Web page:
Happy Birthday 86th Rich Busa and many more! You are an inspiration to all that know you. You are also our role model for active living! For those who don’t know Rich, he still runs train marathons (and wins them). Rich has an infectious enthusiasm which lightens up any room he is in. With all his accolades and trophies he is humble and encouraging to all he knows.
Rich did not run his first marathon until age 53, but has not stopped since. He has run over 70 trail marathons and 61 Ultra Marathons. At age 72, he was the oldest person ever to run the Vermont 100 (that’s right a 100 miles trail run). In addition he has run over 60 snow shoe races and has won the Gold Medal at the US National Snow Shoe Championships for the last 11 years.
On top of being the nicest person you could ever meet, what makes Rich’s athletic feats even more amazing is how he does it. When I first meet Rich in 2007 years ago, he wasn’t running due to back pain. I performed our usual detailed history and exam, and then took x-rays. Rich’s low back was so severely arthritic at all levels, that a radiologist without knowing Rich’s story would wonder how long he was in a rocking chair. The good news was there was no signs of nerve damage and all tests showed that Rich’s back pain was caused by abnormal function of the joints and muscles of his spine. More specifically his the spinal joints along his low back were stuck.
The short story is that Rich followed our recommendations for chiropractic care, responded very well and he was back running in no time. Rich has been running ever since!
Here’ the long story…osteoarthritis, or degenerative joint disease is not a normal part of getting older. It is essentially rust or decay in the joints. There are 24 vertebrae in the spine and 133 joints. Joints need to move. When joints don’t move they decay or rust together. The longer the joints don’t move the more progressive the arthritis usually becomes. I don’t buy into that arthritis is a normal part of aging. I have patients in their 20’s with significant arthritis and patients in their 70-80’s with minimal arthritis. Arthritis is caused by long term dysfunction of the spine.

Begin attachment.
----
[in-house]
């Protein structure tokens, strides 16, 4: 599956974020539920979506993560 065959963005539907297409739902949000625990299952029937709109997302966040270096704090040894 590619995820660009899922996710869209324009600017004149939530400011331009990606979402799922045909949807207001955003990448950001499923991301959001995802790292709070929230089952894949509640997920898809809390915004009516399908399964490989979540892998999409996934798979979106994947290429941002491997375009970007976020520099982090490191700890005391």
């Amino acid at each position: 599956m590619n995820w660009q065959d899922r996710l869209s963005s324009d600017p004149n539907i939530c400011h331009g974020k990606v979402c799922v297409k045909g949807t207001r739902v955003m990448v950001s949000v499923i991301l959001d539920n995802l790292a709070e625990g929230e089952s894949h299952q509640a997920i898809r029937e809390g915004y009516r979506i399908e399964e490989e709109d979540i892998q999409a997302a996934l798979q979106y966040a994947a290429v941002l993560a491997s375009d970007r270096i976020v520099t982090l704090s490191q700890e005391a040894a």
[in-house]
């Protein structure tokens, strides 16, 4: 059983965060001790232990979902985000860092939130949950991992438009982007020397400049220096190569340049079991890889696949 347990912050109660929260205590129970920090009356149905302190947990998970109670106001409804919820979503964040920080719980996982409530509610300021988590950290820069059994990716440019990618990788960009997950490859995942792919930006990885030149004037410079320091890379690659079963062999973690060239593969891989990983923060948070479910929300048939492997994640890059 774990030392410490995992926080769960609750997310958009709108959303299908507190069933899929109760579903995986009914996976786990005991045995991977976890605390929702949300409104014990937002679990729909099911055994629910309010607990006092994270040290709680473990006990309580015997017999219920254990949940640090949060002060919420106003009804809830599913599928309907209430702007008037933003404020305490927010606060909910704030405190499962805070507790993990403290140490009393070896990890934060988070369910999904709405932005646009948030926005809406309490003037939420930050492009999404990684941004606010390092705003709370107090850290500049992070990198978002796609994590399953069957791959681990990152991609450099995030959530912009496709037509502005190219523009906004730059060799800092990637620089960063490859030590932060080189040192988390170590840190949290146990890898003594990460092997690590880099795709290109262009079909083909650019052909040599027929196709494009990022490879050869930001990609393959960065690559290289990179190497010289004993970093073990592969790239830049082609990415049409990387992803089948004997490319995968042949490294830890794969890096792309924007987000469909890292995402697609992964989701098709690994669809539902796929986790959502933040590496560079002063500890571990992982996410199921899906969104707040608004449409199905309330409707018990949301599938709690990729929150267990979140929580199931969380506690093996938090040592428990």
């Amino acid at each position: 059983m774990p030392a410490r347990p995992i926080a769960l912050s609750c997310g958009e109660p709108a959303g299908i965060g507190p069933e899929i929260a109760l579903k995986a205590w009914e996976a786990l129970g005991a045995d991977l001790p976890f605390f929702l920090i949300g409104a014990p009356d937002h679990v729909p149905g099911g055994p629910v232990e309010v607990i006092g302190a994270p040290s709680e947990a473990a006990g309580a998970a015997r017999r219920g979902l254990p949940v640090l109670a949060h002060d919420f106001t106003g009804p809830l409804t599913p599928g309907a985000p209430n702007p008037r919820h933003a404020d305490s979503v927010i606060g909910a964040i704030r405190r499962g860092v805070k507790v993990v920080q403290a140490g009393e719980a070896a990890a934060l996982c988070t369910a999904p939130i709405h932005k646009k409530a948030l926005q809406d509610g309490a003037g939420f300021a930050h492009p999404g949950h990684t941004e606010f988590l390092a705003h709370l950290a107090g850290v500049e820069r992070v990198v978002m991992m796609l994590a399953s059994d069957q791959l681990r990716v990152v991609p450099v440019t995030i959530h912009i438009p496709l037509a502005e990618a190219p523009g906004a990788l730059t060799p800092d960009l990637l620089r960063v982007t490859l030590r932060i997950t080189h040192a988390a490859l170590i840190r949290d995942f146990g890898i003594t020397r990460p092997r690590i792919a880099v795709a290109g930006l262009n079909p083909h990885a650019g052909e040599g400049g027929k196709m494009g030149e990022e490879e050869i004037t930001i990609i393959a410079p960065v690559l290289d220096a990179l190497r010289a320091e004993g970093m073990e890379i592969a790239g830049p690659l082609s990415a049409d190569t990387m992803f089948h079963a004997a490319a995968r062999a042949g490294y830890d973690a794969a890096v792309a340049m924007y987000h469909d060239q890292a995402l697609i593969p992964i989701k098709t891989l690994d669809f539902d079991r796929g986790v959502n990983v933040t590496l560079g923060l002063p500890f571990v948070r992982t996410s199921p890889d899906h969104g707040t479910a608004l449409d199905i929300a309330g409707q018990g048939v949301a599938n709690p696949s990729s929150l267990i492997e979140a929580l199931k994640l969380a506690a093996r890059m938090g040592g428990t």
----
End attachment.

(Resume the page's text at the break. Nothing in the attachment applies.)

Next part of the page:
Having arthritis doesn’t mean you are doomed to a sedentary lifestyle. Rich proves that every day. It’s not the arthritis that causes pain; it is the lack of motion. If you found an old rusty hinge that was stuck and you tried to force it open it could break. If you took that some rusty hinge and soaked it in oil for a few days, and then slowly start to play with it with slight gentle motions, over time that hinge would be functioning and you could even mount it on a door. That rehabilitated hinge would most likely need more TLC and regular oiling than a brand new hinge. That’s what we do with our patients with arthritis. We proverbially get their rusty joints to move using manipulation. We also get the small and large muscles around the joints to lengthen and function properly again with Active Release Techniques® (ART), which is a patented soft tissue technique which releases adhesions or scar tissue in muscles. Over time we optimize function and get our patients active again so that they can do the activities and sports they enjoy for as long as they choose too. Arthritic joint need more TLC and maintenance care than new joints. Unfortunately you can’t go back in time. The key is to have regular spinal check-ups from an early age, just as we have our teeth checked to prevent to start of spinal decay
So 8 years ago, Rich took my advice. He went through a rehabilitation program at Performance Health Center, which included manipulation, ART®, stretching and strengthening exercise and before he knew it was running again and literally has not stopped since. He schedules appointments at the office at least monthly for a “tune-up”. When he gets injured, which is bound to happen when you are running 26.2 miles on trails with rocks and roots, mud and stream crossing, he gets a little extra care to get him back on track.
Just like we got Rich up and running again, we may be able to do the same for you. Next time a family member or friend says they are limited by arthritis, please give them our name. We will perform a thorough history and examination. If we think we can help them we’ll tell them, if not we’ll make the appropriate referral. IF you have any questions, or if Rich’s story inspired you to start being active again, please email me at drbradweiss@rcn.com , or call me at 508-655-9008.